Posted by: Chris Maloney | June 1, 2012

Should Diabetics Eat Carbohydrates? ADA Says Yes. Others Say No.

English: Diagram shows insulin release from th...

English: Diagram shows insulin release from the Pancreas and how this lowers blood sugar leves. (Photo credit: Wikipedia)

A visit to the American Diabetes Association can be confusing.  Most disease sites look like disease sites.  There’s a section on the “search for the cure” or at least research in that direction.  The ADA site looks like a Women’s Monthly magazine site, full of recipes and fun things to do.  It makes diabetes seem like something fun and festive, not a disease that will take your eyes, your kidneys, and your feet.

So when the ADA promotes carbohydrates, it’s hard not to get on the bandwagon.  Just eat healthy carbs, take a walk a day and…well, that’s pretty much the message.  There’s even a chirpy “Diabetes Myths” section where they say the following:

Myth: Eating too much sugar causes diabetes.   Fact: No, it does not.”

Whoa!  That’s a load off my mind.  Eating sugar has nothing to do with a disease of sugar imbalance in the body.  Really?

Compare that to the lengthy, well-researched diatribe on Surviving Diabetes, and it’s a little shocking.  Surviving Diabetes is fighting the ADA even if they aren’t fighting back.  According to this site and many like it, eating carbohydrates is about as smart as eating uranium ore.  Avoid Carbs and live.

So who’s right?

Before we dig in a bit deeper, let’s start by saying the experts don’t agree – because the studies don’t agree– on even what the best medications are for diabetes.  So if you want a final judgment on the best diet for diabetes, it isn’t here.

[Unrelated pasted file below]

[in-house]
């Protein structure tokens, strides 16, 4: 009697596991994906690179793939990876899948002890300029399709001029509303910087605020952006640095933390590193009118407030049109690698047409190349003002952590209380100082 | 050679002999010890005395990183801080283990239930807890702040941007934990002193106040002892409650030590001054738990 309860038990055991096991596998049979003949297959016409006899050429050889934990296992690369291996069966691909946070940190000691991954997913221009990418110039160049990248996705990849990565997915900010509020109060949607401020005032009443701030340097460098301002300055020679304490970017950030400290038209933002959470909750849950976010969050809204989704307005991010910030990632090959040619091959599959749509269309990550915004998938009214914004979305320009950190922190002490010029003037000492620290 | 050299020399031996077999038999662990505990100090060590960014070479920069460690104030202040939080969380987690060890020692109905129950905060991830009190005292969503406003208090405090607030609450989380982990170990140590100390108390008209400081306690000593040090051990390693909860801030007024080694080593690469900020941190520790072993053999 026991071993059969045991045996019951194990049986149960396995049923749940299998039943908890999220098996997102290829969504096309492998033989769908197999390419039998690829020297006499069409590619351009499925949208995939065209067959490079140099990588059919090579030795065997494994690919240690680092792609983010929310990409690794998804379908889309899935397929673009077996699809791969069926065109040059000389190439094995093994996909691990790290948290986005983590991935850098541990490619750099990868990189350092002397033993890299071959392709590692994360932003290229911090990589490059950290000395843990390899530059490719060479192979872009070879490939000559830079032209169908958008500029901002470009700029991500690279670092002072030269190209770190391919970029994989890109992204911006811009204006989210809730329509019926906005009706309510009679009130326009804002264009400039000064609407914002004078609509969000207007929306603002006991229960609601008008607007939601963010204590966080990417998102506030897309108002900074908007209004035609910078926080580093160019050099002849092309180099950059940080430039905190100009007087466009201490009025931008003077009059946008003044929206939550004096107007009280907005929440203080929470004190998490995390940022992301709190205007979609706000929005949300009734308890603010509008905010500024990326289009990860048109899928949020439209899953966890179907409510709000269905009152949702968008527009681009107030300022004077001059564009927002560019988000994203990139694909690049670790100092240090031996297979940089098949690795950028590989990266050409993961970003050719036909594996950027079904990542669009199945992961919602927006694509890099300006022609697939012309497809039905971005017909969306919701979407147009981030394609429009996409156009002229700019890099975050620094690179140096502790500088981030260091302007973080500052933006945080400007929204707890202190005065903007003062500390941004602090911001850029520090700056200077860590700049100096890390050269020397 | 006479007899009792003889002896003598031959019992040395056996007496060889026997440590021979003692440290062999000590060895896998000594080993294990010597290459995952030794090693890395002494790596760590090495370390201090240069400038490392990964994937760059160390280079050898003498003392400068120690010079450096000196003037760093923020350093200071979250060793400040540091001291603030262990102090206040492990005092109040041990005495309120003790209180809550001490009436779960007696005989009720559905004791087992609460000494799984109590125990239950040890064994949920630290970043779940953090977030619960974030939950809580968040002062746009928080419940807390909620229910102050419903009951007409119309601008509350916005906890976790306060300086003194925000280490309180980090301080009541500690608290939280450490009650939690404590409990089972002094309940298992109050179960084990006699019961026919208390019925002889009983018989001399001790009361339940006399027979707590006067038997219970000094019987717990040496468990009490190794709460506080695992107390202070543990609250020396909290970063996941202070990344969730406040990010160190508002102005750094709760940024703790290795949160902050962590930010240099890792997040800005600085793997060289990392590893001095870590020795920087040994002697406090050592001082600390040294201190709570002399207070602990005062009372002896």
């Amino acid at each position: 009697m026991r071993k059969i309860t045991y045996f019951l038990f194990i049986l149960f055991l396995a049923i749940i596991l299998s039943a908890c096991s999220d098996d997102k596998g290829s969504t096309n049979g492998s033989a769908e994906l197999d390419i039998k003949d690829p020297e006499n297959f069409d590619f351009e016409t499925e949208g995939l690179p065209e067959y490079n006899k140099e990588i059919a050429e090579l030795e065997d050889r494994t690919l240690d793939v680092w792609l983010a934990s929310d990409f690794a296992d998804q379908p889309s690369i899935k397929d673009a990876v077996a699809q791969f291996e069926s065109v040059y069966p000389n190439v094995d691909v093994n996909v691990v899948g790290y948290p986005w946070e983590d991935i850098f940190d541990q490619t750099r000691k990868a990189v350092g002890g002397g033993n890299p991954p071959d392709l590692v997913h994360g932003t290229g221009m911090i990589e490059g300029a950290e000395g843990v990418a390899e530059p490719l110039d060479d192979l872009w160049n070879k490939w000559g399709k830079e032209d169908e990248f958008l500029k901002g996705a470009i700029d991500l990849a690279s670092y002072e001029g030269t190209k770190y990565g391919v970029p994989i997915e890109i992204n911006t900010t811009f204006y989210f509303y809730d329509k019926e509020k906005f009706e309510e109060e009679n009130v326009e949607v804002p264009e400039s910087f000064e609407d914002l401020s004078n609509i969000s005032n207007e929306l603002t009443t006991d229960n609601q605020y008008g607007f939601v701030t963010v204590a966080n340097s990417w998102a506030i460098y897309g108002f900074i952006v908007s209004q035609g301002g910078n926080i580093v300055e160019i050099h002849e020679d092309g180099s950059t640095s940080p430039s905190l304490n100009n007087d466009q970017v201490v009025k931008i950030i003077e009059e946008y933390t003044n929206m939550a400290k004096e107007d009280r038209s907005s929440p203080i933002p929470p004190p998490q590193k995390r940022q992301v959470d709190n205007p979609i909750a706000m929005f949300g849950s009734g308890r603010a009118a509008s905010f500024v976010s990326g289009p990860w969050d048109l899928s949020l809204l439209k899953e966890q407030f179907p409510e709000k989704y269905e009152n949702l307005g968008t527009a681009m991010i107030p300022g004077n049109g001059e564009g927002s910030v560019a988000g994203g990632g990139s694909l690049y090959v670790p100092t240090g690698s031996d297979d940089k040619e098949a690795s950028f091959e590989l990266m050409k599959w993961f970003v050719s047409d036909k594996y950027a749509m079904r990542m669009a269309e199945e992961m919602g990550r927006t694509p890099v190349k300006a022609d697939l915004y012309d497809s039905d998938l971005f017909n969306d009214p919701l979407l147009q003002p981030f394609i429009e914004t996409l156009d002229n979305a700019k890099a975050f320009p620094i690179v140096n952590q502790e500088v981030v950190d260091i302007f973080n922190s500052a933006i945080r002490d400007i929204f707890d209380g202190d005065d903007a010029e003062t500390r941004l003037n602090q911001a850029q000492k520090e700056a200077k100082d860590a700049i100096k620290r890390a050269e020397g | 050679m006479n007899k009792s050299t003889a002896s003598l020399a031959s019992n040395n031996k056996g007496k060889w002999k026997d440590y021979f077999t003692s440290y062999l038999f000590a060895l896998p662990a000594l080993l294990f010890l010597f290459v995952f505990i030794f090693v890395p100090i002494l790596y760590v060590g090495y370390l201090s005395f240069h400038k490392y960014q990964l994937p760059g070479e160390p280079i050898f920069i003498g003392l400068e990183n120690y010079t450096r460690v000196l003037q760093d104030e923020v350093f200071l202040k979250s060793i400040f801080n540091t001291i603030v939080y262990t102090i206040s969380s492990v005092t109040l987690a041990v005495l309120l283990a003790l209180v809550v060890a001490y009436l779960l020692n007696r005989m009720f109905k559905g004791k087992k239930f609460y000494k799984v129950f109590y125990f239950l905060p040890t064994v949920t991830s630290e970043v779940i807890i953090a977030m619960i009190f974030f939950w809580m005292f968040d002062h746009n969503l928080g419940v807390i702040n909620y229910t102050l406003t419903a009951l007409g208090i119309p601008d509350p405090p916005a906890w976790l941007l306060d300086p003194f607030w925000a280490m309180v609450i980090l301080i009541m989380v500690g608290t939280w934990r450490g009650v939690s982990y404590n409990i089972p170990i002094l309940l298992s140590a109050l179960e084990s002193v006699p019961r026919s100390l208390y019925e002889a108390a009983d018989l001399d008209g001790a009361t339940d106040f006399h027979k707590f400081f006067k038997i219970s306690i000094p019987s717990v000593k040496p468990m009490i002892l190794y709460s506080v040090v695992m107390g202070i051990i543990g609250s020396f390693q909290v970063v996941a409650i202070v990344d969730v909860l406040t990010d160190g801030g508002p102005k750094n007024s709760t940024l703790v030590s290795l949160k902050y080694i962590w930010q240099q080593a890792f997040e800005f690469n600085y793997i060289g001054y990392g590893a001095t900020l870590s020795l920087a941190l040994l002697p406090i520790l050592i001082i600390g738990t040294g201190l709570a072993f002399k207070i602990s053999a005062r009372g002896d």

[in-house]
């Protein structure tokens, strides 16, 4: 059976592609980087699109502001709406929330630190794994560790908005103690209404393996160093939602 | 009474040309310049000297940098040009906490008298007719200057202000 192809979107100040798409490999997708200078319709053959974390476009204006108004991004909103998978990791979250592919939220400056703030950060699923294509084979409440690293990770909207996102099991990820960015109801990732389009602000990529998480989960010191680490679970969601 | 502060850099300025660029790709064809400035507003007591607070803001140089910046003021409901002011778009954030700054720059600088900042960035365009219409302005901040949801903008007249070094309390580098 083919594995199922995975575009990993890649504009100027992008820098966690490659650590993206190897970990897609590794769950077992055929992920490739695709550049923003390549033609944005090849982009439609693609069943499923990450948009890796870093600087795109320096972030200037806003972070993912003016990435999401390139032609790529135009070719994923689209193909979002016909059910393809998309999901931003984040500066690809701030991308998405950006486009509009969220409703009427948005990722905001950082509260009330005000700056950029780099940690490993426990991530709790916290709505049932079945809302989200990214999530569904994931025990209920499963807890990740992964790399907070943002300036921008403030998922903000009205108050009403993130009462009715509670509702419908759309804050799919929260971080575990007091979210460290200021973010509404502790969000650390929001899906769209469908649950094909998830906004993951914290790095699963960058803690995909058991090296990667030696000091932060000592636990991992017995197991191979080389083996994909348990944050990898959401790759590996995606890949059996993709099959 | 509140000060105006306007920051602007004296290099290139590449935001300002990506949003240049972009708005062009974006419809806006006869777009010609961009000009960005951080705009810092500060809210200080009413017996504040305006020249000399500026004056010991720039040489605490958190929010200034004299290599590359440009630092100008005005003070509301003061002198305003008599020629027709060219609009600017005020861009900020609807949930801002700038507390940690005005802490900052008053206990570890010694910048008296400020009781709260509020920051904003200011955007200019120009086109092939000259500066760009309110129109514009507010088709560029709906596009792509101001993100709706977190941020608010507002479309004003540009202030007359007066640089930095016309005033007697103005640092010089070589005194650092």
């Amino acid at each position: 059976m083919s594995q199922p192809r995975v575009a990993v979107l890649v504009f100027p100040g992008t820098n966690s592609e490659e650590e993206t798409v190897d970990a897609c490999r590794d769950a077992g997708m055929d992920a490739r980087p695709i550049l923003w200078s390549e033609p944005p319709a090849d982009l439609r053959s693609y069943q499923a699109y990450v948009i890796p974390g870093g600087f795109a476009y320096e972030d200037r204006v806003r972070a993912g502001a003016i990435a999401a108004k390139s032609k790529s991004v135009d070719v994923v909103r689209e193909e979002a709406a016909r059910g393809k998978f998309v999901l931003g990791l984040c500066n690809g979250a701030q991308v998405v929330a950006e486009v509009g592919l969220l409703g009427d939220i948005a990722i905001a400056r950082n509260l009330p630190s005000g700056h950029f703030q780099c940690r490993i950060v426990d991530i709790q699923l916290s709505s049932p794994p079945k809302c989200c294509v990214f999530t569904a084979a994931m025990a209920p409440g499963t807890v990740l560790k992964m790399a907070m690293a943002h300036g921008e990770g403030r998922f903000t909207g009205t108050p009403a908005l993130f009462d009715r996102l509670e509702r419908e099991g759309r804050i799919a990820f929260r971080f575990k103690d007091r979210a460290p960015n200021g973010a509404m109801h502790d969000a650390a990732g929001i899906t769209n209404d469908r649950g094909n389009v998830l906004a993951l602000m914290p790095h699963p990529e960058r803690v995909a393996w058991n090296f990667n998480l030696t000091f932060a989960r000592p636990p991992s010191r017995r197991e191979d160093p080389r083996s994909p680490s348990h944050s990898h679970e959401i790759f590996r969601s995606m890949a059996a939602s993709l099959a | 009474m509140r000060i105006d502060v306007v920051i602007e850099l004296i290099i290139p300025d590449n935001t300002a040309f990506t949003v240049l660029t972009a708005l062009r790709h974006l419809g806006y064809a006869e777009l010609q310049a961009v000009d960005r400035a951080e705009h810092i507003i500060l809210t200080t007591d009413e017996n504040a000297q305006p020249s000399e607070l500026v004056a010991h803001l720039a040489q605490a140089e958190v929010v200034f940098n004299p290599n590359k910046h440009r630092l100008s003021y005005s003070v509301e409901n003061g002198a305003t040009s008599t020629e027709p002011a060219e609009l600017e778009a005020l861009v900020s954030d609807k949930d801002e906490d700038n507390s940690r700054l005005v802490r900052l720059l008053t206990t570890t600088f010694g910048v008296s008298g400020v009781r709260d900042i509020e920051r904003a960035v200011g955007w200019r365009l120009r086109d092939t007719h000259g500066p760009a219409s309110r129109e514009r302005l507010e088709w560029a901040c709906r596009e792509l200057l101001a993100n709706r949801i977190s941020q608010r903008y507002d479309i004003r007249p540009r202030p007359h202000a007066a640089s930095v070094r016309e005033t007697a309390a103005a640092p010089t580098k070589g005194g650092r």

In terms of monunsaturated fats in the diet, they help diabetics.  So the olive oil is in.  But for preventing diabetes, lower fat diets do better.

In simplest terms, if I take an alcoholic and feed him sugar, I will help him lower his sugar load.  (Headline reads:  sugar lowers diabetes’ risk in alcoholics)  Alcohol is absorbed faster than straight sugar.  If I take a sugarholic and feed her whole wheat, she will lower her sugar load.  Unrefined carbs are slower to absorb than refined carbs.  (Headline reads:  whole wheat lowers diabetes’ risk among candy eaters).   If I take a carboholic and feed her vegetables, she will lower her sugar load because of the increase in fiber.  And if I take a vegan and feed him meat and oil, he will have better blood sugar because the fat and protein will convert to ketones over sugar.  (Headline:  vegan diabetics do better on meat).

So meat and oil are best?  In terms of straight blood sugar, in a vacuum, probably.  But many diabetics will get SERIOUSLY hypoglycemic on that diet.  Which means they cheat.  Which throws out the whole nice diet spectrum.  (Headline:  cheating dieters don’t do better on meat and oil.)

An Atkins dieter who cheats is going to wreak havoc on his blood sugar.  A vegan who cheats with a few carob chips is going to be much better off.  All that fiber in his system will buffer the sugar absorption, and his body is used to some carbohydrate exposure.  So if we include cheating as part of a diabetic’s diet, vegan is better.

A low glycemic diet will lower the number of hypoglycemic events in a diabetic, but we have no evidence that it affects the disease.  Diet plus exercise does reduce the incidence of diabetes compared to standard recommendations, but neither exercise alone or diet alone made a significant impact.

So should diabetics eat Carbs?  We have no proof either way.  But claiming that sugar doesn’t affect diabetes is like claiming cigarettes don’t cause forest fires.  Yes, many if not most forest fires are caused by things other than cigarettes, but don’t tell people it’s ok to toss butts out the window.  Especially if you claim to be Smokey the DiabeticBear, as the ADA claims to be for diabetics.  If you want to educate people, first tell them not to eat sugar and then give your educational talk.  Otherwise, ten minutes in they’ll still be trying to wrap their heads around the fact that the ADA spokesperson just gave them a free pass to go gorging in the Twinkie aisle for life.

English: idealized curves of human blood gluco...

English: idealized curves of human blood glucose and insulin concentrations during the course of a day containing three meals; in addition, effect of sugar-rich meal is highlighted; (Photo credit: Wikipedia)

 

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